Now there are various reasons of the so called ‘crash’ – profit taking being one of them. There are many pundits and analysts who are coming out with their own rationales. Some are persuasive and some are not.
In fact, Thursday’s Nikkei rout was triggered by weak factory activity data in China, Japan’s second-biggest export market, and on concerns sparked by Fed chief Ben Bernanke‘s suggestion that its bond-buying could be tapered this year.
Yields on 10-year Japanese government bonds have risen to 0.88 percent, nearly triple their April 5 low of 0.315 percent, just after the BOJ introduced its latest easing campaign
The increase in yields is still very small and takes it to only slightly above early 2013 levels. However, along with other reasons, increasing yields could spook the market as mentioned by Nomura’s Jens Nordvig, who gives three reasons for the one-day plunge – 1) weak closing of S&P 500 following confusing testimony of Chairman Bernanke; 2) Volatility in the JGB market; and 3) Weak Chinese PMI figures raising concerns about Asian growth.
On the other side is what will happen if the market continues to fall. Morgan Stanley thinks that in that case Prime Minister Abe and BOJ will most likely double down and deploy additional policy tools to support the economy and Abenomics.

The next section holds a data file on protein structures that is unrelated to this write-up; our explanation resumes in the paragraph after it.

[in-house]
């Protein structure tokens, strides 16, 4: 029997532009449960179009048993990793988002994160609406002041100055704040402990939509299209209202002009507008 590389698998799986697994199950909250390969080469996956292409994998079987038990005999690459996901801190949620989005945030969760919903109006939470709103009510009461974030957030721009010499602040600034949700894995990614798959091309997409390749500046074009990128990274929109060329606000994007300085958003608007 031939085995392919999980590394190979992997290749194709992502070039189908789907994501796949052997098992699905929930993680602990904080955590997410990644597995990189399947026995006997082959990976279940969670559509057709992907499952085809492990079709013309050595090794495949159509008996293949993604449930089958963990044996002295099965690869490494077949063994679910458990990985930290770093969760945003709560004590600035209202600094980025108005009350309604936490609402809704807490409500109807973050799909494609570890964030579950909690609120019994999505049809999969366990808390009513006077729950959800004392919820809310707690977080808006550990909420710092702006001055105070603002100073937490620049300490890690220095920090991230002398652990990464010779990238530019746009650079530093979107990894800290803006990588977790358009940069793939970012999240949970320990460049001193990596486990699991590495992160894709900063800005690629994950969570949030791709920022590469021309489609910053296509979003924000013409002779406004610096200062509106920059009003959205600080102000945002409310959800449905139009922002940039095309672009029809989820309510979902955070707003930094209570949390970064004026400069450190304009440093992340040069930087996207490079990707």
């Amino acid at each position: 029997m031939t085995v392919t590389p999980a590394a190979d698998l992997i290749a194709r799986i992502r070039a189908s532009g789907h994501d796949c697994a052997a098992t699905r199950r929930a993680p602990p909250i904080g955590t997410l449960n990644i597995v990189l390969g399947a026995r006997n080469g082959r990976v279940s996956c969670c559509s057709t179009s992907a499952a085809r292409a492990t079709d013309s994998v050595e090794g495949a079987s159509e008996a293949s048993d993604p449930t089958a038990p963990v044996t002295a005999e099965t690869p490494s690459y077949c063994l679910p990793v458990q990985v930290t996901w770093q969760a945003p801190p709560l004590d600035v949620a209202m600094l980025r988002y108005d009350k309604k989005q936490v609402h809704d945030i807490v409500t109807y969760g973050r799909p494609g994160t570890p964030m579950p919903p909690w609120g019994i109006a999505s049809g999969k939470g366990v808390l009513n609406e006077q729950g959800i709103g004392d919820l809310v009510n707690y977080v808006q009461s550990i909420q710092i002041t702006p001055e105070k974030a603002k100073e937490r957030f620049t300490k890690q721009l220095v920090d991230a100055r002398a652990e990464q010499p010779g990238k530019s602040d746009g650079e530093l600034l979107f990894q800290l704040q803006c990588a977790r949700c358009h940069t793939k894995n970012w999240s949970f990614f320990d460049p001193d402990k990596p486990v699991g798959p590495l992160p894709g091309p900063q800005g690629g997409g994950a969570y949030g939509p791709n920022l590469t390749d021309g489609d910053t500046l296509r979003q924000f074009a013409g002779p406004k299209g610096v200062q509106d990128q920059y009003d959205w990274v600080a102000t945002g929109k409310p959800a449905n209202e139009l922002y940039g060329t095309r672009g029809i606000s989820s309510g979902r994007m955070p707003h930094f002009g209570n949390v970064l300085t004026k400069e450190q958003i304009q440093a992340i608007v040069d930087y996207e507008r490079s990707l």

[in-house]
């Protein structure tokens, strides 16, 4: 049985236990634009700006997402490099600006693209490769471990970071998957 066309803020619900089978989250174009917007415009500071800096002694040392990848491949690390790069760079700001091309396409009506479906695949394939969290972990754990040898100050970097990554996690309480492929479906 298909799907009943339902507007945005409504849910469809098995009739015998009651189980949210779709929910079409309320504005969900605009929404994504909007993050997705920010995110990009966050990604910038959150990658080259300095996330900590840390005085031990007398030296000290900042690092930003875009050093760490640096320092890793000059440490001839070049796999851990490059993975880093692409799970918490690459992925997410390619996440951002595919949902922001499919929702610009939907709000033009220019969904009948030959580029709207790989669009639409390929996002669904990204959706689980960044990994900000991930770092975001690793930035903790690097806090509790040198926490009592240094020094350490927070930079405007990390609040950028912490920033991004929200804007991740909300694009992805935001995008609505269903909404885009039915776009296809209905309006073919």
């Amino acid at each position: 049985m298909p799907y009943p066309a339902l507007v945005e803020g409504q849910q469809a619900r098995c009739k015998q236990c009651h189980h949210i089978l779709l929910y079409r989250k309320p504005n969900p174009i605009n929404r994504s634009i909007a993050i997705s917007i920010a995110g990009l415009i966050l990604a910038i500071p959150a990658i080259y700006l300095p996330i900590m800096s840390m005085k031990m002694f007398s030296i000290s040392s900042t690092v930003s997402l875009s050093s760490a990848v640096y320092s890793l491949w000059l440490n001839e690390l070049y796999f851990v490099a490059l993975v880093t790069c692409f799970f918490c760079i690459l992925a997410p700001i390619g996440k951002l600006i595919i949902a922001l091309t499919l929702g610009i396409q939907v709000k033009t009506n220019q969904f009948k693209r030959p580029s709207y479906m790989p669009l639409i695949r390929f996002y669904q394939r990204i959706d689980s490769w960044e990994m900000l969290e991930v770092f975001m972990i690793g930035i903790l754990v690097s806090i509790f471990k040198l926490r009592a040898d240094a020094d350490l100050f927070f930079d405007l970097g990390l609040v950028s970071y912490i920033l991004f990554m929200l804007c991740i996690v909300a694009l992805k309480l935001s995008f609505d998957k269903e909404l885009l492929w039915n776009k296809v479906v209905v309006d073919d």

But what are the charts saying?
The monthly chart of Nikkei 225 paints a very interesting picture. After making an all-time high in December 89 – January 90, Nikkei retreated sharply. Then from March 1992 to July 2000, it traded within a horizontal channel bounded by a high of 22,000 and a low of 13,000. It briefly moved back in this channel in late 2005 after breaking the down trend line from 1989 high. The financial crisis of 2008 arrested its move towards the upper limit of the channel and Nikkei fell along with all major world indices. See the monthly chart below.
It then tested the previous low, breaching it slightly before bottoming in 2009. The sharp rise since November 2012 has brought the index back above the lower limit of the horizontal channel of 90’s. Considering the type of resistance this lower limit creates, it is not surprising that the index is finding it tough to breakout.
Since the 1989 high, the 9-period monthly RSI has not spent much time either in the overbought region or in the oversold region. The first entry in the overbought region was cut short by the dotcom-bubble burst of 2000. The second journey was in August 2005 and lasted for about ten months during which time the index saw a decline of 20% from high-to-low before making a divergence in 2007, when the index made a high but the RSI did not. Presently the RSI is still rising and is not near the highs of 2005 or that of 1989 and 1986.
An analysis of weekly chart provides us with some more explanation. From April 2010 to December 2012, Nikkei traversed a descending triangle pattern. Generally it is a bearish chart pattern with a high likelihood of breaking below the lower bound. However, in late December 2012, Nikkei broke above the upper descending line, making it a busted-descending-triangle.
Since then the index has rocketed higher. In the process it blew past the measured-move target of descending triangle. The height of the triangle is approximately 3,200 points and the break-out point is approximately 10,100. The 1-to-1 moved will make a target of 13,300, which the index crossed in April. The 161.2% move makes the target to be 15,258, which the index crossed last week.